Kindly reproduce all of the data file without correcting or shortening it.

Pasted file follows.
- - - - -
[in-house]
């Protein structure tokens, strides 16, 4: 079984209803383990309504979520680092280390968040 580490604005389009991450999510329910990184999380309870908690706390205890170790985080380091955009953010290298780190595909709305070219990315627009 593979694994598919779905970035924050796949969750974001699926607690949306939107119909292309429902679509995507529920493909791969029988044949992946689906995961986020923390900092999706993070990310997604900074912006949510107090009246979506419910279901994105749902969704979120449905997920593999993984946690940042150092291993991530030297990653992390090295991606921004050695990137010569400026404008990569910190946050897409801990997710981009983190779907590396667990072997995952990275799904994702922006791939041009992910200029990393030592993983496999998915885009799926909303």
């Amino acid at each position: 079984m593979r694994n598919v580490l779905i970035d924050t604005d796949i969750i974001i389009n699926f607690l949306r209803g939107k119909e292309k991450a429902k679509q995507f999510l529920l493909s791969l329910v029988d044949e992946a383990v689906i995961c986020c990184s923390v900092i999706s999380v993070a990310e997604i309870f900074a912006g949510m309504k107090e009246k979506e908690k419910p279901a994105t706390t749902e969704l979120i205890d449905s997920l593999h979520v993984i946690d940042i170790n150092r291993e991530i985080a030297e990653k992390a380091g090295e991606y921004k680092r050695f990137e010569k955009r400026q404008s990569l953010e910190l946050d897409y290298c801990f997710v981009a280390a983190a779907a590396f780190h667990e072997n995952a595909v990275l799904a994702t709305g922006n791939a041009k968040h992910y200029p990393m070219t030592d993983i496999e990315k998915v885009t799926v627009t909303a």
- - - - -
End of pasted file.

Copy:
[in-house]
């Protein structure tokens, strides 16, 4: 079984209803383990309504979520680092280390968040 580490604005389009991450999510329910990184999380309870908690706390205890170790985080380091955009953010290298780190595909709305070219990315627009 593979694994598919779905970035924050796949969750974001699926607690949306939107119909292309429902679509995507529920493909791969029988044949992946689906995961986020923390900092999706993070990310997604900074912006949510107090009246979506419910279901994105749902969704979120449905997920593999993984946690940042150092291993991530030297990653992390090295991606921004050695990137010569400026404008990569910190946050897409801990997710981009983190779907590396667990072997995952990275799904994702922006791939041009992910200029990393030592993983496999998915885009799926909303």
């Amino acid at each position: 079984m593979r694994n598919v580490l779905i970035d924050t604005d796949i969750i974001i389009n699926f607690l949306r209803g939107k119909e292309k991450a429902k679509q995507f999510l529920l493909s791969l329910v029988d044949e992946a383990v689906i995961c986020c990184s923390v900092i999706s999380v993070a990310e997604i309870f900074a912006g949510m309504k107090e009246k979506e908690k419910p279901a994105t706390t749902e969704l979120i205890d449905s997920l593999h979520v993984i946690d940042i170790n150092r291993e991530i985080a030297e990653k992390a380091g090295e991606y921004k680092r050695f990137e010569k955009r400026q404008s990569l953010e910190l946050d897409y290298c801990f997710v981009a280390a983190a779907a590396f780190h667990e072997n995952a595909v990275l799904a994702t709305g922006n791939a041009k968040h992910y200029p990393m070219t030592d993983i496999e990315k998915v885009t799926v627009t909303a």